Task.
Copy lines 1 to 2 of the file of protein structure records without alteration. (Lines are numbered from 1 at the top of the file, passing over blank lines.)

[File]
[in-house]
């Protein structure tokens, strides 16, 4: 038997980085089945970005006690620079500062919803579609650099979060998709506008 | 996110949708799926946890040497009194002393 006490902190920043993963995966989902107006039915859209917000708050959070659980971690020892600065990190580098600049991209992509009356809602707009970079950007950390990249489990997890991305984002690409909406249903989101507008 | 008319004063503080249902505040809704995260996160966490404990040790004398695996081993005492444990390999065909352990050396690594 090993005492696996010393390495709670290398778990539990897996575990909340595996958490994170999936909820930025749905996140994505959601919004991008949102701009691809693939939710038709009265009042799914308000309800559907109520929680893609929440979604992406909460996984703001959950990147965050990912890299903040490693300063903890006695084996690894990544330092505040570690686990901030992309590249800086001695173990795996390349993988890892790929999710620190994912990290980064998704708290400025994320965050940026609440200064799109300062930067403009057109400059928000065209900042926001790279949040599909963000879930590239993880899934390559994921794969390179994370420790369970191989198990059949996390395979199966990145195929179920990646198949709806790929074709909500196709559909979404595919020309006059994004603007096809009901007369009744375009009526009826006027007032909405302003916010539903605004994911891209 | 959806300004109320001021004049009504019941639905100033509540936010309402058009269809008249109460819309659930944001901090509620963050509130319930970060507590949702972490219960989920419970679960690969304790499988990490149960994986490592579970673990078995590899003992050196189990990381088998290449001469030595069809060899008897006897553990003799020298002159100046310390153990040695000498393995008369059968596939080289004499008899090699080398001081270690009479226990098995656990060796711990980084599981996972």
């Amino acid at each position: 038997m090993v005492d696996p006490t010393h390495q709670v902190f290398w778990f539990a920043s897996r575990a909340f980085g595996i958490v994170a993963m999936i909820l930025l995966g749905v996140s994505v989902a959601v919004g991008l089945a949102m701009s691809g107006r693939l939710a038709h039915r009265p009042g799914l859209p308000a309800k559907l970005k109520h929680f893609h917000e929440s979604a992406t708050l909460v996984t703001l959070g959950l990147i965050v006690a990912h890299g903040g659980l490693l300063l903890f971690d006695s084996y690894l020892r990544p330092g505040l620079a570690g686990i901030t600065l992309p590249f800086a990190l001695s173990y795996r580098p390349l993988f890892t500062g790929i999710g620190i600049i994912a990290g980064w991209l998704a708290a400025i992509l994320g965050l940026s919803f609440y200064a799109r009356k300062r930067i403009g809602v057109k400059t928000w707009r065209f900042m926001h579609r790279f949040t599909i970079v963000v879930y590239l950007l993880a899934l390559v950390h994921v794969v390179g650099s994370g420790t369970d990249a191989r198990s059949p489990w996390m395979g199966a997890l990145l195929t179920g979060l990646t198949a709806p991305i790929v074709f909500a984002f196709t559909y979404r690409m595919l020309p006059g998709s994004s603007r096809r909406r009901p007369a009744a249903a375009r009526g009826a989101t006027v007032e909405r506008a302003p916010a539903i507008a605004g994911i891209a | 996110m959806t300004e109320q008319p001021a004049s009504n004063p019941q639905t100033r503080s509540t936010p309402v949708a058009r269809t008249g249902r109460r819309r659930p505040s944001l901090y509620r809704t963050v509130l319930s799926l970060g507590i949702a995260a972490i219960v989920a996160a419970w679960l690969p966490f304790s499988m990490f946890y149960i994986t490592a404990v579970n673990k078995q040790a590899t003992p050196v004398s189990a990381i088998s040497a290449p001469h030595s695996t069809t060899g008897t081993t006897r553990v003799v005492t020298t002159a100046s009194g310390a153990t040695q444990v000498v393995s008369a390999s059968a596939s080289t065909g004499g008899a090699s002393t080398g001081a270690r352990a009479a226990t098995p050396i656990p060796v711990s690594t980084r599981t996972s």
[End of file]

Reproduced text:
[in-house]
């Protein structure tokens, strides 16, 4: 038997980085089945970005006690620079500062919803579609650099979060998709506008 | 996110949708799926946890040497009194002393 006490902190920043993963995966989902107006039915859209917000708050959070659980971690020892600065990190580098600049991209992509009356809602707009970079950007950390990249489990997890991305984002690409909406249903989101507008 | 008319004063503080249902505040809704995260996160966490404990040790004398695996081993005492444990390999065909352990050396690594 090993005492696996010393390495709670290398778990539990897996575990909340595996958490994170999936909820930025749905996140994505959601919004991008949102701009691809693939939710038709009265009042799914308000309800559907109520929680893609929440979604992406909460996984703001959950990147965050990912890299903040490693300063903890006695084996690894990544330092505040570690686990901030992309590249800086001695173990795996390349993988890892790929999710620190994912990290980064998704708290400025994320965050940026609440200064799109300062930067403009057109400059928000065209900042926001790279949040599909963000879930590239993880899934390559994921794969390179994370420790369970191989198990059949996390395979199966990145195929179920990646198949709806790929074709909500196709559909979404595919020309006059994004603007096809009901007369009744375009009526009826006027007032909405302003916010539903605004994911891209 | 959806300004109320001021004049009504019941639905100033509540936010309402058009269809008249109460819309659930944001901090509620963050509130319930970060507590949702972490219960989920419970679960690969304790499988990490149960994986490592579970673990078995590899003992050196189990990381088998290449001469030595069809060899008897006897553990003799020298002159100046310390153990040695000498393995008369059968596939080289004499008899090699080398001081270690009479226990098995656990060796711990980084599981996972």